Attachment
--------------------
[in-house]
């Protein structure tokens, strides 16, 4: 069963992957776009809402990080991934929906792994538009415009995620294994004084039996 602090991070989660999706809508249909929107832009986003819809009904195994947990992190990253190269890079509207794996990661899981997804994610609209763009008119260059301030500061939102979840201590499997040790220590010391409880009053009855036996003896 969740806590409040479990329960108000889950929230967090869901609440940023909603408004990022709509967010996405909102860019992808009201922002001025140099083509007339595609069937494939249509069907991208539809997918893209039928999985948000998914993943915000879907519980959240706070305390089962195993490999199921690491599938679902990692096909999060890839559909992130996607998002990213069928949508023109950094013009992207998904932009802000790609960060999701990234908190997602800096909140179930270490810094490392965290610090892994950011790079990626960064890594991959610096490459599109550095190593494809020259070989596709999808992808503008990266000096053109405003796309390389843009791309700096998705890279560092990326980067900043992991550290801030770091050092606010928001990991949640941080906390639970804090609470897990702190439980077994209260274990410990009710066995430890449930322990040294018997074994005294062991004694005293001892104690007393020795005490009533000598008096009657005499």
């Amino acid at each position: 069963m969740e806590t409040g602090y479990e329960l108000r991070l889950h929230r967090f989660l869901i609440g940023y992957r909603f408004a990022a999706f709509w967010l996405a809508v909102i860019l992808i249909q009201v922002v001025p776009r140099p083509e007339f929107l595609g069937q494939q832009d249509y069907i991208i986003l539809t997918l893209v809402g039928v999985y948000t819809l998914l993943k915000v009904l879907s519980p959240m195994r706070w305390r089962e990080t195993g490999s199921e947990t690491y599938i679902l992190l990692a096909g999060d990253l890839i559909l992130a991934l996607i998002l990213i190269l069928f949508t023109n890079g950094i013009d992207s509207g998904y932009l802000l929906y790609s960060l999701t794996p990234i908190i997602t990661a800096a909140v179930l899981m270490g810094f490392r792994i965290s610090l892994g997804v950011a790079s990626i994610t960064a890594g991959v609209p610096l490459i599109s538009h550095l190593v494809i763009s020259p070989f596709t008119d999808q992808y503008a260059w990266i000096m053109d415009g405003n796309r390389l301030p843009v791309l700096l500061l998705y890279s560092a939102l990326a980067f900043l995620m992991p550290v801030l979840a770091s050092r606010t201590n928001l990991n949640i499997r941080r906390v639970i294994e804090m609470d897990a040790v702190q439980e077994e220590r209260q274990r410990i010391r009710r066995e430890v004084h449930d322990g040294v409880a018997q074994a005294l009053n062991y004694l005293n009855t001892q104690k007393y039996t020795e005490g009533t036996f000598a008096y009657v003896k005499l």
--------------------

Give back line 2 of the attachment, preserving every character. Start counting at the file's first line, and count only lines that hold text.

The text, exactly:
């Protein structure tokens, strides 16, 4: 069963992957776009809402990080991934929906792994538009415009995620294994004084039996 602090991070989660999706809508249909929107832009986003819809009904195994947990992190990253190269890079509207794996990661899981997804994610609209763009008119260059301030500061939102979840201590499997040790220590010391409880009053009855036996003896 969740806590409040479990329960108000889950929230967090869901609440940023909603408004990022709509967010996405909102860019992808009201922002001025140099083509007339595609069937494939249509069907991208539809997918893209039928999985948000998914993943915000879907519980959240706070305390089962195993490999199921690491599938679902990692096909999060890839559909992130996607998002990213069928949508023109950094013009992207998904932009802000790609960060999701990234908190997602800096909140179930270490810094490392965290610090892994950011790079990626960064890594991959610096490459599109550095190593494809020259070989596709999808992808503008990266000096053109405003796309390389843009791309700096998705890279560092990326980067900043992991550290801030770091050092606010928001990991949640941080906390639970804090609470897990702190439980077994209260274990410990009710066995430890449930322990040294018997074994005294062991004694005293001892104690007393020795005490009533000598008096009657005499």